Langtang-Helambu: A Long Walk Home

Sun setting over Gosainkunda

Nepal’s bustling capital has it all and you can easily have fun squeezing through the hectic streets and enjoying some of the delectable street eats or the plentiful little restaurants, visiting the temples (including the Monkey temple, complete with manic macaques), and, in our case visit a Kathmandu (the outdoor brand) production house. But, after 4 days we were itching to get out and see Nepal for what it’s really known for: its nature, and in particular, the Himalayas. So after getting a few admin items off the list, we’d narrowed it down to the Gokyo Lakes trek that we wanted to walk – only it wasn’t the one we ended up on.  Continue reading

Lhasa to Nepal: In the Shadow of Giants


Sunrise over the Himalayas

After a week in Lhasa it was time to meet up with the tour group that we would be with for the journey through to the Nepalese border. Thankfully, there were no rare units among the 3 Americans, 1 Dutch, 1 Dane and a Pole (Polish, not an inanimate object) and everyone got along. Although one  Indian chap quit the tour after one day as he seemingly was unaware we’d be seeing a number of monasteries , which is odd as it was clearly outlined in the program sent out months beforehand. But the main attraction was always going to be seeing the Himalayas, and Everest, they truly didn’t disappoint.  Continue reading

7 Days in Tibet…So Far


The Potala Palace looms large over Lhasa

After our third 20+ hour train ride in almost as many days we were slowing chugging into Lhasa train station, in what was the culmination of upwards of 3 months planning, sourcing permits, visas and wrangling with tour companies. Thankfully on this train there was no being force fed duck necks by well intentioned locals, there were however majestic views aplenty while climbing up the Tibetan plateau into the biggest city and capital of the T.A.R, the Tibetan Autonomous Region.

Continue reading

Mongolia Part 2…and Back to China

#GERlife y’all

After 5 and a bit days of exploring the impressive Gobi desert, we were on the move North, into the beautiful UNESCO protected Orkhon Valley. After several punishing hours in the van over deeply rutted dirt roads and river crossings, the scenery got greener, with eagles buzzing the van and vultures devouring their meals nearby. Thanks to our talented driver Loya, we’d made it to our destination.  Continue reading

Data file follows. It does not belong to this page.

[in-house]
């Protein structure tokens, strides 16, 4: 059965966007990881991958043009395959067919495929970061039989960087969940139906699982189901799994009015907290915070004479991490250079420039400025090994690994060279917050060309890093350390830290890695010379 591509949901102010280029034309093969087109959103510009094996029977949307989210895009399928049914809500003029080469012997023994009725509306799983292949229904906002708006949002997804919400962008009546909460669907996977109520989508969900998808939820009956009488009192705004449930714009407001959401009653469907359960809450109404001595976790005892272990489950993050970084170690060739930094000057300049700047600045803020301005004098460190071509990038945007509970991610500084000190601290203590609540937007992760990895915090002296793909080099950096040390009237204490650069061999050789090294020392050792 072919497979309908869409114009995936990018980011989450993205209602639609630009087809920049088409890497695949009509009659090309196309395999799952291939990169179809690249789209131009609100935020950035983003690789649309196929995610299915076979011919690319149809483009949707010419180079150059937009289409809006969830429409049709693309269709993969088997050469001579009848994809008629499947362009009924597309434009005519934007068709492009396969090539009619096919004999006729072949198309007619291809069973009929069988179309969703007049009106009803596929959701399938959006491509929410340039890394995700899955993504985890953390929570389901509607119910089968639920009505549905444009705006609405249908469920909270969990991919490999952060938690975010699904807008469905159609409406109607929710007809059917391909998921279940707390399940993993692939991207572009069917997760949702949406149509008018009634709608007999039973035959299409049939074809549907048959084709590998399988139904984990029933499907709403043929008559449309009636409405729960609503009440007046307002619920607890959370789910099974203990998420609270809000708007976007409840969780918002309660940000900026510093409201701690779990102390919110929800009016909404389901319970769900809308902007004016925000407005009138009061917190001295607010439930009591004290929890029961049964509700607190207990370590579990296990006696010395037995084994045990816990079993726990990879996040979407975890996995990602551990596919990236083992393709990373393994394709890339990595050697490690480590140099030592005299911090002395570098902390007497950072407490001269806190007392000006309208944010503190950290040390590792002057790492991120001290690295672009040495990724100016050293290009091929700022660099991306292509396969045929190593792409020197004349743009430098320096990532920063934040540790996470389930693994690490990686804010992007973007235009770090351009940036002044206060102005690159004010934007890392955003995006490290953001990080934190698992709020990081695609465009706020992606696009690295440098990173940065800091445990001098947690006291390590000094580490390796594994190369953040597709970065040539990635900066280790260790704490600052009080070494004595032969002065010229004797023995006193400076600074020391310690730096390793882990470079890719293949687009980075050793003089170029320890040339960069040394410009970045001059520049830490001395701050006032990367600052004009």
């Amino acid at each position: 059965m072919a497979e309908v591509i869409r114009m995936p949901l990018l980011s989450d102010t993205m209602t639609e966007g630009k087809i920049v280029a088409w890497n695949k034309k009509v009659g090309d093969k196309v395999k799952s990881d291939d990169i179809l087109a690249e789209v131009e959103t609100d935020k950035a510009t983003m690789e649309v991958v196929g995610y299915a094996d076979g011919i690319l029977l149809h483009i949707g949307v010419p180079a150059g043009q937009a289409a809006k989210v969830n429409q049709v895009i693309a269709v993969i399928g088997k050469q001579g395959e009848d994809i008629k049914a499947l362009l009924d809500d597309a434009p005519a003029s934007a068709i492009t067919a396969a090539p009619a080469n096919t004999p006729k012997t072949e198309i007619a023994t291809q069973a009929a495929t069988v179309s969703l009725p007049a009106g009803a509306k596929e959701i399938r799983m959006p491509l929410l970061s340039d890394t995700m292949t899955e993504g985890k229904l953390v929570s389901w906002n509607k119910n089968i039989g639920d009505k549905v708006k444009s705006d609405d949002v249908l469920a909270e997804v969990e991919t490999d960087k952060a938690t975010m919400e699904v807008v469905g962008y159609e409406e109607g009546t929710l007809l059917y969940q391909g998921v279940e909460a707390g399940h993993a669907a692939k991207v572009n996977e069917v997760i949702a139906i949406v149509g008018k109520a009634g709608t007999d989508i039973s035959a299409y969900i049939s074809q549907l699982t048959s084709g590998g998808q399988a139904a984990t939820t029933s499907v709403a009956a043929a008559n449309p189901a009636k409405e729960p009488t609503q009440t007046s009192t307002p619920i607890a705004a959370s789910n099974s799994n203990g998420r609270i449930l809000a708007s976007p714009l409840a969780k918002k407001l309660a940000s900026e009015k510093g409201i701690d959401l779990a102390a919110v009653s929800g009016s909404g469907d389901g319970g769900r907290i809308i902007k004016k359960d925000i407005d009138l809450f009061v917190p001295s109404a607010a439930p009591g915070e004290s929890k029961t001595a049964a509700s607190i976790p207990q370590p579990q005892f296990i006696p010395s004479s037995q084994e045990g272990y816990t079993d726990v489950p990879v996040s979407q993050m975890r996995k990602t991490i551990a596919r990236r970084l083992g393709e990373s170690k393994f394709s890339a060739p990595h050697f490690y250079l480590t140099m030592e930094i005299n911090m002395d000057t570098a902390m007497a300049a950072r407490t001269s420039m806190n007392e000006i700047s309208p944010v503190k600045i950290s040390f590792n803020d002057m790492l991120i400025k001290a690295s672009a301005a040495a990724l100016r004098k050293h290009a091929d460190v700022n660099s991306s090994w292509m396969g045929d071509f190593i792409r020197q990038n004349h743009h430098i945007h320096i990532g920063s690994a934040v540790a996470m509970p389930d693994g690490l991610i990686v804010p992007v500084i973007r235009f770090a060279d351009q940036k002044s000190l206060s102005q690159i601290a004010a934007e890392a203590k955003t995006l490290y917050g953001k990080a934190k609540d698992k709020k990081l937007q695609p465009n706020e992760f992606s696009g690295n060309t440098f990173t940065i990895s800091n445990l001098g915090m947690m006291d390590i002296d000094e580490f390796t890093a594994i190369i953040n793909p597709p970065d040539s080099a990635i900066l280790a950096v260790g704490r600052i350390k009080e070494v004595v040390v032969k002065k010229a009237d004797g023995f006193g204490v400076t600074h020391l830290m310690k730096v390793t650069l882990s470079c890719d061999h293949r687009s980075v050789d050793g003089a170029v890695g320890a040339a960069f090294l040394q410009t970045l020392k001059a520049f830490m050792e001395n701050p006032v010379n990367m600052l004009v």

Mongolia: A Land of Many Faces

Sunrise over the Gobi

“I hate to be the bearer of bad news, but I’m pretty sure we’re stranded here”. Queue a litany of ‘Tradie language. As our Taxi driver across the non-walking border between China and Mongolia ditched us, very fortunately for us a bus driver took pity on us and took us to Ulaan Baatar (UB). So began a fairly inauspicious start to our Mongolian expedition. As we waved goodbye to Jingquan, Beijing and eventually China, by the time we’d settled ourselves at our hostel in UB, we had endured 30 odd hours in transit, got stranded between the border posts, hailed a bus, Martina was called upon to mind a Mongolian baby, subjected to an array of fascinating local music, Mark had his phone relieved of him, and we hitched a ride with a local family to our lodging for the evening –  interesting to say the least. Continue reading

Xi’an and Beijing

Terracotta Warriors 2Xi’an: Terracotta Warriors and Street Food

Our last day in Chendgu happened to also be Mark’s birthday so we elected for a chill out day by having some tea and people watching in the ‘Peoples park’, situated an easy stroll from our hostel, before making our way down for what would be our first bullet train in China. 4 hours later, and some window shade wars with the people behind us wanting them down and us wanting to see the vista roll past, we were in Xi’an. Continue reading

Sichuan: Chongqing and Chengdu

redpanda sleepypanda pandabear pandainatree cutepanda

Chongqing: The City of Mountains (and Hotpot)

Yay! We were on our way after six weeks of sort of planning. As it eventuated, Tianjin airline’s food wasn’t half bad and the entertainment was better than the reviews would have us believe. The first thing to notice upon exiting the airport was the heat, leaving a Melbourne winter had left us somewhat under prepared for the sudden rush of heat. Chongqing is a sub-tropical climate, so it gets very hot and muggy at this time of year. It’s also huge, with a population hovering around 30 million it was slightly embarrassing we’d never heard of it. Continue reading

What to Pack For a Long Trip

backpacks backpacking kathmandu litehaul osprey ozone46There a lot of things to think about when you up-root yourself to travel for a year. Route plans, resigning, getting out of your apartment, all the goodbyes, whats the best platform on which to placate my sports addiction while I’m on the road? But paramount among these and other questions are, what size pack will I use and what can I fit. Here is the of what we take, in our His Packing List and Her Packing List, which is in no way a one size fits all, but perhaps some food for thought on your next backpacking adventure.  Continue reading

The Final Countdown

Salar de uyuni dust cloud bus lonley road

With the air-gate and inevitably average plane food and sub par entertainment package beckoning (Tianjin Airlines reviews were routinely slammed as having “not enough English language content”), arguably the toughest parts, well, niggly admin parts, are behind us as we look to embark on an epic adventure in less than 2 weeks time. We have just a few more days of work before we drop everything and jump on a plane bound for China. But! we hear you say! What made you drop everything? Where are you going? and how long for? and just who are you, you ask? We’ll answer the last one first. Continue reading